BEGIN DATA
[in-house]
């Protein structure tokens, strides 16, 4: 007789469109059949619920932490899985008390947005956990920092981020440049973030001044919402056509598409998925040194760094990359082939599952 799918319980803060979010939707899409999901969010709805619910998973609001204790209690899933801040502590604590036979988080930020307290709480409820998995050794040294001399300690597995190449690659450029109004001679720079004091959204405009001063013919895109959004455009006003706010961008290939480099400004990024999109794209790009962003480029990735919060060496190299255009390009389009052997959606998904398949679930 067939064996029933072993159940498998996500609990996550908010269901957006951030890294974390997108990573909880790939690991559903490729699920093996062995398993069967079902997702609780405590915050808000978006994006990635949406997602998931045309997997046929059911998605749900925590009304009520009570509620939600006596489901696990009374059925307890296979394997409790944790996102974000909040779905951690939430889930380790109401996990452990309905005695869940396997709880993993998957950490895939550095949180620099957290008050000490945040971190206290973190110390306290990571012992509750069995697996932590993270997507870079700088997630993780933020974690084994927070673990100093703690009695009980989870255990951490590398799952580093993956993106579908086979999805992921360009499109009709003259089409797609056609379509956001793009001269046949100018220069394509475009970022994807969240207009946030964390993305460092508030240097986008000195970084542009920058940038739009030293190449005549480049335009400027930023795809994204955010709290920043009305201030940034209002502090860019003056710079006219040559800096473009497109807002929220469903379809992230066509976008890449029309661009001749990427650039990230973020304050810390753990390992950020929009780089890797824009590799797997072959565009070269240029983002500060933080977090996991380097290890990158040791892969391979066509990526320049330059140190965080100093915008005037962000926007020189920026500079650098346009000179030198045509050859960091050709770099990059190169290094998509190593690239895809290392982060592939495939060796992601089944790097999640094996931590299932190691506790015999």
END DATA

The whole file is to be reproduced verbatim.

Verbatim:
[in-house]
């Protein structure tokens, strides 16, 4: 007789469109059949619920932490899985008390947005956990920092981020440049973030001044919402056509598409998925040194760094990359082939599952 799918319980803060979010939707899409999901969010709805619910998973609001204790209690899933801040502590604590036979988080930020307290709480409820998995050794040294001399300690597995190449690659450029109004001679720079004091959204405009001063013919895109959004455009006003706010961008290939480099400004990024999109794209790009962003480029990735919060060496190299255009390009389009052997959606998904398949679930 067939064996029933072993159940498998996500609990996550908010269901957006951030890294974390997108990573909880790939690991559903490729699920093996062995398993069967079902997702609780405590915050808000978006994006990635949406997602998931045309997997046929059911998605749900925590009304009520009570509620939600006596489901696990009374059925307890296979394997409790944790996102974000909040779905951690939430889930380790109401996990452990309905005695869940396997709880993993998957950490895939550095949180620099957290008050000490945040971190206290973190110390306290990571012992509750069995697996932590993270997507870079700088997630993780933020974690084994927070673990100093703690009695009980989870255990951490590398799952580093993956993106579908086979999805992921360009499109009709003259089409797609056609379509956001793009001269046949100018220069394509475009970022994807969240207009946030964390993305460092508030240097986008000195970084542009920058940038739009030293190449005549480049335009400027930023795809994204955010709290920043009305201030940034209002502090860019003056710079006219040559800096473009497109807002929220469903379809992230066509976008890449029309661009001749990427650039990230973020304050810390753990390992950020929009780089890797824009590799797997072959565009070269240029983002500060933080977090996991380097290890990158040791892969391979066509990526320049330059140190965080100093915008005037962000926007020189920026500079650098346009000179030198045509050859960091050709770099990059190169290094998509190593690239895809290392982060592939495939060796992601089944790097999640094996931590299932190691506790015999």